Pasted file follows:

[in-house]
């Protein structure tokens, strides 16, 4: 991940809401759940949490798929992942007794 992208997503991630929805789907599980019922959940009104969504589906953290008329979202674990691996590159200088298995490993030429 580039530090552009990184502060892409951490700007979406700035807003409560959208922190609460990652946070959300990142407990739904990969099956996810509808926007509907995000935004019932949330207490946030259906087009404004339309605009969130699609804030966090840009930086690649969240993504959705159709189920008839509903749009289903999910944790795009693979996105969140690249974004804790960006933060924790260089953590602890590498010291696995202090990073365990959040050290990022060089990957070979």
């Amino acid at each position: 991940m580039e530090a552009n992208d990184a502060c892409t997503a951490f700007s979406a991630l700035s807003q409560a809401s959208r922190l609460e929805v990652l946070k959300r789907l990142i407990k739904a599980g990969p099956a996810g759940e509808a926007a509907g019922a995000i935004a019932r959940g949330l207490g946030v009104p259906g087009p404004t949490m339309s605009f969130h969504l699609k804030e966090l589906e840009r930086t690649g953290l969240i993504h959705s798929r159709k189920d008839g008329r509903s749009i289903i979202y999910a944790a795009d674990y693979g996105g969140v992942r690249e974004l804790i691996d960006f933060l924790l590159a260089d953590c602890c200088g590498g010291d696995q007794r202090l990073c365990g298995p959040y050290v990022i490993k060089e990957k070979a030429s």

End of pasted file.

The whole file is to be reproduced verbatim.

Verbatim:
[in-house]
């Protein structure tokens, strides 16, 4: 991940809401759940949490798929992942007794 992208997503991630929805789907599980019922959940009104969504589906953290008329979202674990691996590159200088298995490993030429 580039530090552009990184502060892409951490700007979406700035807003409560959208922190609460990652946070959300990142407990739904990969099956996810509808926007509907995000935004019932949330207490946030259906087009404004339309605009969130699609804030966090840009930086690649969240993504959705159709189920008839509903749009289903999910944790795009693979996105969140690249974004804790960006933060924790260089953590602890590498010291696995202090990073365990959040050290990022060089990957070979």
């Amino acid at each position: 991940m580039e530090a552009n992208d990184a502060c892409t997503a951490f700007s979406a991630l700035s807003q409560a809401s959208r922190l609460e929805v990652l946070k959300r789907l990142i407990k739904a599980g990969p099956a996810g759940e509808a926007a509907g019922a995000i935004a019932r959940g949330l207490g946030v009104p259906g087009p404004t949490m339309s605009f969130h969504l699609k804030e966090l589906e840009r930086t690649g953290l969240i993504h959705s798929r159709k189920d008839g008329r509903s749009i289903i979202y999910a944790a795009d674990y693979g996105g969140v992942r690249e974004l804790i691996d960006f933060l924790l590159a260089d953590c602890c200088g590498g010291d696995q007794r202090l990073c365990g298995p959040y050290v990022i490993k060089e990957k070979a030429s």